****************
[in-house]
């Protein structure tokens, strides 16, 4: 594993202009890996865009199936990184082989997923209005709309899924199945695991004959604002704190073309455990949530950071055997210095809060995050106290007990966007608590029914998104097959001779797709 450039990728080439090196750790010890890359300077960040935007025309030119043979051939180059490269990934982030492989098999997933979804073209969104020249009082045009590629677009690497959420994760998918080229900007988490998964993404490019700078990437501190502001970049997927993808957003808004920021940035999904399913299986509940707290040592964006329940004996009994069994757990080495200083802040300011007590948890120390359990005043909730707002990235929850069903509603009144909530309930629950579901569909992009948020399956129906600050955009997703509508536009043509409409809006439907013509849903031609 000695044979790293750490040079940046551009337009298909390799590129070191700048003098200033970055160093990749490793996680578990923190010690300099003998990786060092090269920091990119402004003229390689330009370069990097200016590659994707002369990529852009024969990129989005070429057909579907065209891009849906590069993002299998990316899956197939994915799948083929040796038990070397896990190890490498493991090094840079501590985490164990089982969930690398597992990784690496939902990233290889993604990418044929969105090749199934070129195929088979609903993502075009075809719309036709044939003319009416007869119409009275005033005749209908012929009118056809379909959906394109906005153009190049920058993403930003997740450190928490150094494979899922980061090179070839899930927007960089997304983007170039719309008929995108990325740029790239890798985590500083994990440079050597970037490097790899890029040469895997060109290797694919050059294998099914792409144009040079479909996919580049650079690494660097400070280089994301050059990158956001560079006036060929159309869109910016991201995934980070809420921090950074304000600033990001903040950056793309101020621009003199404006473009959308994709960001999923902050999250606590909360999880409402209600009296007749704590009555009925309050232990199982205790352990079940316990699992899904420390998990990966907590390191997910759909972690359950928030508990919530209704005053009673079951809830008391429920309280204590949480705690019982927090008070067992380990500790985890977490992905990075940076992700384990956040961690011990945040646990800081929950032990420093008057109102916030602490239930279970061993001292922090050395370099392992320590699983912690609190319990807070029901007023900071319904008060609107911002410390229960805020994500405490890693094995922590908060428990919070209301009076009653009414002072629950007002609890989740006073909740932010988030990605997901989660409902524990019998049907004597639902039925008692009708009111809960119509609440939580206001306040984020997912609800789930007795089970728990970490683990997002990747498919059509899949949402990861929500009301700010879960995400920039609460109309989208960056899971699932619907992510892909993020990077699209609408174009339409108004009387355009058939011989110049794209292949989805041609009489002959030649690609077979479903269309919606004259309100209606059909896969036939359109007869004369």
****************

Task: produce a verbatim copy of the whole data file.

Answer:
[in-house]
């Protein structure tokens, strides 16, 4: 594993202009890996865009199936990184082989997923209005709309899924199945695991004959604002704190073309455990949530950071055997210095809060995050106290007990966007608590029914998104097959001779797709 450039990728080439090196750790010890890359300077960040935007025309030119043979051939180059490269990934982030492989098999997933979804073209969104020249009082045009590629677009690497959420994760998918080229900007988490998964993404490019700078990437501190502001970049997927993808957003808004920021940035999904399913299986509940707290040592964006329940004996009994069994757990080495200083802040300011007590948890120390359990005043909730707002990235929850069903509603009144909530309930629950579901569909992009948020399956129906600050955009997703509508536009043509409409809006439907013509849903031609 000695044979790293750490040079940046551009337009298909390799590129070191700048003098200033970055160093990749490793996680578990923190010690300099003998990786060092090269920091990119402004003229390689330009370069990097200016590659994707002369990529852009024969990129989005070429057909579907065209891009849906590069993002299998990316899956197939994915799948083929040796038990070397896990190890490498493991090094840079501590985490164990089982969930690398597992990784690496939902990233290889993604990418044929969105090749199934070129195929088979609903993502075009075809719309036709044939003319009416007869119409009275005033005749209908012929009118056809379909959906394109906005153009190049920058993403930003997740450190928490150094494979899922980061090179070839899930927007960089997304983007170039719309008929995108990325740029790239890798985590500083994990440079050597970037490097790899890029040469895997060109290797694919050059294998099914792409144009040079479909996919580049650079690494660097400070280089994301050059990158956001560079006036060929159309869109910016991201995934980070809420921090950074304000600033990001903040950056793309101020621009003199404006473009959308994709960001999923902050999250606590909360999880409402209600009296007749704590009555009925309050232990199982205790352990079940316990699992899904420390998990990966907590390191997910759909972690359950928030508990919530209704005053009673079951809830008391429920309280204590949480705690019982927090008070067992380990500790985890977490992905990075940076992700384990956040961690011990945040646990800081929950032990420093008057109102916030602490239930279970061993001292922090050395370099392992320590699983912690609190319990807070029901007023900071319904008060609107911002410390229960805020994500405490890693094995922590908060428990919070209301009076009653009414002072629950007002609890989740006073909740932010988030990605997901989660409902524990019998049907004597639902039925008692009708009111809960119509609440939580206001306040984020997912609800789930007795089970728990970490683990997002990747498919059509899949949402990861929500009301700010879960995400920039609460109309989208960056899971699932619907992510892909993020990077699209609408174009339409108004009387355009058939011989110049794209292949989805041609009489002959030649690609077979479903269309919606004259309100209606059909896969036939359109007869004369």